- Roblox, a popular online game with 56 million players, will let Xbox One gamers play with their friends on smartphones and PCs, starting later this week.
- Microsoft helped Roblox build the feature — despite the fact that Roblox is a chief competitor to Microsoft’s own Minecraft.
- Roblox CEO David Baszucki also hints that versions for the Nintendo Switch or Sony PlayStation 4 could be in the pipeline, though he says their focus is currently elsewhere.
Roblox, a massively popular online game, is giving its Microsoft Xbox One fans an early Halloween treat: Starting later this week, Roblox gamers on the Xbox One will be able to play with their friends on PCs and smartphones.
Previously, Roblox users on the Xbox One could only play with each other. Meanwhile, Roblox has let smartphones, tablets, and PCs all play together in harmony for years now. With this update, the Xbox One joins the fun.
Now, if you’re older than, say, 15, there’s a healthy chance you’ve never heard of Roblox — a free online game, especially popular with kids. All of the games on Roblox are created by players, for players, and sold on a free-to-play basis, turning a few lucky teens into video game millionaires.
So far, Roblox is available for Xbox One, PCs, smartphones, tablets, and virtual reality headsets, but Roblox CEO David Baszucki tells Business Insider that the company is considering making versions for consoles like the Sony PlayStation 4 or Nintendo Switch, too — though it’s not necessarily where Roblox’s focus lies at the moment.
“It’s natural to assume Roblox will be on more and more platforms,” says Baszucki.
So what is Roblox, and where does Microsoft come in?
While the two games are very different, Roblox competes for much the same demographic as Minecraft, the phenomenon that Microsoft paid $US2.5 billion to acquire in 2014. However, Roblox actually has slightly more players at the moment, 56 million monthly active users to Minecraft’s last reported 55 million.
Which makes it a little funny that Microsoft actually helped Roblox to accomplish the feat of getting this cross-platform play running. According to Roblox CEO David Baszucki, Microsoft came in and helped the company smooth out the technical wrinkles involved in letting the Xbox One “talk” to Roblox players on other platforms.
“They have welcomed us as if we were a completely neutral partner,” says Baszucki. He sees it as “a testament to Microsoft’s vision under [CEO] Satya [Nadella] as being part of a more connected world.”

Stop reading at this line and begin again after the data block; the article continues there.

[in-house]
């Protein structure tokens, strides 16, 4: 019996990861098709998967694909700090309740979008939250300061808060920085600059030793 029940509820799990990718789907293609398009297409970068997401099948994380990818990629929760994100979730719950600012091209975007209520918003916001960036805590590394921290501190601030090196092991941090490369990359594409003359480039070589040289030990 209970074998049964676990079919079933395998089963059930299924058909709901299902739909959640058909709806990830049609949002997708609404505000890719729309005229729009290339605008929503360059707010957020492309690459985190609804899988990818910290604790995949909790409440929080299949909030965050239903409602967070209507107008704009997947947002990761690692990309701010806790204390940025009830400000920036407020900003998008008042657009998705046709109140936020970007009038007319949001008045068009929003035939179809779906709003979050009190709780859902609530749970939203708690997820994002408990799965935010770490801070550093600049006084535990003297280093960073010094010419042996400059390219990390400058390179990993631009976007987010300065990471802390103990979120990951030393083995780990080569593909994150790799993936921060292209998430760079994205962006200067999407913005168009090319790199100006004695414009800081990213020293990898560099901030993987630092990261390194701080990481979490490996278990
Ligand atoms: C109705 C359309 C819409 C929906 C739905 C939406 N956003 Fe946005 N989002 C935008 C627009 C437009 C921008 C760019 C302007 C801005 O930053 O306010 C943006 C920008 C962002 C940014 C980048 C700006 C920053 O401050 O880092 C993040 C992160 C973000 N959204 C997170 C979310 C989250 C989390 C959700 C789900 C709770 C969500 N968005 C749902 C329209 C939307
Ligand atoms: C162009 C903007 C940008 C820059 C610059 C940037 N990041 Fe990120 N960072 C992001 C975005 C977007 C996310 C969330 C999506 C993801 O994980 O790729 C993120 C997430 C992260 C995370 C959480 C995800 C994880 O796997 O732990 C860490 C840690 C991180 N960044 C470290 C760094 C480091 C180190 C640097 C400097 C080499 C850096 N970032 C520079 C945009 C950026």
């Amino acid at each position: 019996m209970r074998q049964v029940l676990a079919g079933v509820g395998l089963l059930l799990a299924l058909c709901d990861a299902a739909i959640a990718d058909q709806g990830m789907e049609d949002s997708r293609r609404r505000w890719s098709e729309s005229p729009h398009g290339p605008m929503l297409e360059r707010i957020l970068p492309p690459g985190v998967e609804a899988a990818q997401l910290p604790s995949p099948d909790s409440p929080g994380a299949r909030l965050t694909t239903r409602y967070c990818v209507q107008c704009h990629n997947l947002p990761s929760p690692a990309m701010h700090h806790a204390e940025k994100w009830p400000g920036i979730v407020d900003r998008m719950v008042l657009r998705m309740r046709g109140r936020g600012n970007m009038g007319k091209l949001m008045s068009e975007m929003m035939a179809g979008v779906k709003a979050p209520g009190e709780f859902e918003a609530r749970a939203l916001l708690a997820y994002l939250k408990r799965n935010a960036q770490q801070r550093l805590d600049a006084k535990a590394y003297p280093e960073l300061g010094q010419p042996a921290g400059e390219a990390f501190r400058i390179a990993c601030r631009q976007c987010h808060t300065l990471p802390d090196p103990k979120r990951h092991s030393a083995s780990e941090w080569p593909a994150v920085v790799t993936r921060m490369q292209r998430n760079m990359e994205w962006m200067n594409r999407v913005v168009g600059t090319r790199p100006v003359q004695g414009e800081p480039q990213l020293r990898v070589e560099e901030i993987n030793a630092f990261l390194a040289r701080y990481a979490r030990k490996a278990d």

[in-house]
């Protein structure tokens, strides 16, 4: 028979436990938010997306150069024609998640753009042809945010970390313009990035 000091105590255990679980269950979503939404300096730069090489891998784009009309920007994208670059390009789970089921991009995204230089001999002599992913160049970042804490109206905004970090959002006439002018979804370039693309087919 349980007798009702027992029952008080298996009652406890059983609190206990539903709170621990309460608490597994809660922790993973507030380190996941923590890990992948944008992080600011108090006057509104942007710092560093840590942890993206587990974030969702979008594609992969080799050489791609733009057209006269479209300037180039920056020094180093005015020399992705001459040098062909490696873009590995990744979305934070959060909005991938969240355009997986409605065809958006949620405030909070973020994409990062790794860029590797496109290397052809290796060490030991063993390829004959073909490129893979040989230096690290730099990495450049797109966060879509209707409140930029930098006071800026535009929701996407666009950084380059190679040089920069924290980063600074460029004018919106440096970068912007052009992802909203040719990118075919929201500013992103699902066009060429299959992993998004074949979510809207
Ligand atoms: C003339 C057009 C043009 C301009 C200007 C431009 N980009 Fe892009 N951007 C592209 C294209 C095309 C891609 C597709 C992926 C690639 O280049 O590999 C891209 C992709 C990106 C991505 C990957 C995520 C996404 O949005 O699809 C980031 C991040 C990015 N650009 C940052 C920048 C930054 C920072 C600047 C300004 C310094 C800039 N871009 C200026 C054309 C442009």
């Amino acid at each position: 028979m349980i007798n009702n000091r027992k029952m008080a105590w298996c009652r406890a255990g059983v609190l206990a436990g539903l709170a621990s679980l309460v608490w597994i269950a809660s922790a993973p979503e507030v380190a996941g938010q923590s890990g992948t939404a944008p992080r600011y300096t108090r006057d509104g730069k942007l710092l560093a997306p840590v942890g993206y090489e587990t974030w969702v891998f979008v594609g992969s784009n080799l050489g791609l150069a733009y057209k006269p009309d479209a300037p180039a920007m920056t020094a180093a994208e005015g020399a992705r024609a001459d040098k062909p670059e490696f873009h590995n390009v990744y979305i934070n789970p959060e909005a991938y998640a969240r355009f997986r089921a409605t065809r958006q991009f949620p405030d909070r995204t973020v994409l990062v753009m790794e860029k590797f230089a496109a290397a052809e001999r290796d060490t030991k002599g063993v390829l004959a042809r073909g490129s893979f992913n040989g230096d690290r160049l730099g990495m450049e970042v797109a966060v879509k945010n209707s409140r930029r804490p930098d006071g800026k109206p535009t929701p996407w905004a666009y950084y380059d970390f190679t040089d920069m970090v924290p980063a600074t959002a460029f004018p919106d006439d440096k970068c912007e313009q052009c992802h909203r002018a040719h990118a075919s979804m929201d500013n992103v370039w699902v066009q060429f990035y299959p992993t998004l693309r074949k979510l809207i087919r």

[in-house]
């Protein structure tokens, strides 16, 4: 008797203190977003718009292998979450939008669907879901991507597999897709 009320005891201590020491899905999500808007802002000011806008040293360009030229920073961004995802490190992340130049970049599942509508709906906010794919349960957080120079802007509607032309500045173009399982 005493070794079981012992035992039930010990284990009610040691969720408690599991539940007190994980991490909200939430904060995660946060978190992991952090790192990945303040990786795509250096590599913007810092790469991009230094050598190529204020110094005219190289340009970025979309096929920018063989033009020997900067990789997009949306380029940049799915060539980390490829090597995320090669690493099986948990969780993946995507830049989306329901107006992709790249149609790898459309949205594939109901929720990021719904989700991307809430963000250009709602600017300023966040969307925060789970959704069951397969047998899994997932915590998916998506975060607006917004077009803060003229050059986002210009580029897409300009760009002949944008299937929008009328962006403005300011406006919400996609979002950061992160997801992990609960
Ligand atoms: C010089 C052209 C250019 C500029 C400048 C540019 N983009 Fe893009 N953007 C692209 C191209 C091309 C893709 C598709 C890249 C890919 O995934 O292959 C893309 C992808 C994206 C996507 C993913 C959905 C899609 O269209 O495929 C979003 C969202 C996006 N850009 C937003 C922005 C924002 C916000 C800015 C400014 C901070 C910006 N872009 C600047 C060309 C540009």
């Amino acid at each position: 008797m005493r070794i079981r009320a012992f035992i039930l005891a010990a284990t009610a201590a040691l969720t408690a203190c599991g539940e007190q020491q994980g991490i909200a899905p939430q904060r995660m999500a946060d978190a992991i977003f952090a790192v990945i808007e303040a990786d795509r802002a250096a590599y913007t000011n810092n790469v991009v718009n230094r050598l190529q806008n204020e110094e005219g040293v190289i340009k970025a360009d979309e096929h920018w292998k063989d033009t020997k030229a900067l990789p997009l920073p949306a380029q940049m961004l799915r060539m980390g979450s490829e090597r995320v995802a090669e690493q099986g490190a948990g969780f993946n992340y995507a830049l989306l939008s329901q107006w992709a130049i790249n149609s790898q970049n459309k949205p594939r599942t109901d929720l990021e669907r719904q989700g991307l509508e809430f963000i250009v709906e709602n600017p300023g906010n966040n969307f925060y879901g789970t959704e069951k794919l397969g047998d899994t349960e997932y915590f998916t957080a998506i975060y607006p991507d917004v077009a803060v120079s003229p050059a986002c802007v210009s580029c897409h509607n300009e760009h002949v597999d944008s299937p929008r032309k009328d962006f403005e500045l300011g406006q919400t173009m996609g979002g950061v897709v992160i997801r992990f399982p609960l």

In fact, Baszucki says that Microsoft helped bring Roblox to the Xbox One in the first place. Because all the games and characters on Roblox are generated and sold by players for real money, it presented a tricky challenge: the Xbox One wasn’t really built for letting players swap and sell their own creations.
Baszucki says Microsoft worked with them to figure out a solution, growing from a small, curated selection of games and content into a full-fledged version of the core marketplace. Now Roblox’s developers have a real opportunity to make money from Xbox gamers, while simultaneously giving those gamers more games to play for free.
“It’s gonna make Roblox much more fun,” says Baszucki.
Cross-play is a Microsoft passion project
Microsoft has called for an online gaming amnesty, urging developers and publishers to make it possible for Xbox owners to play with Nintendo Switch, Sony PlayStation, and Windows PC players. It would knock down one of the oldest barriers in online gaming.
The company put its money where its mouth is, too, with a recent update to Minecraft that allows for cross-play between Apple iOS, Android, the Xbox 360, the Xbox One, Windows 10, and even the Nintendo Switch. However, Sony has yet to play ball — a problem that Roblox isn’t facing, at least not yet, given that there’s no PlayStation version.
Still, that makes it little wonder that Microsoft would play ball. Besides, anything that makes Roblox better for Xbox One gamers is going to help Microsoft sell more Xbox consoles this holiday season.
Get the latest Microsoft stock price here.
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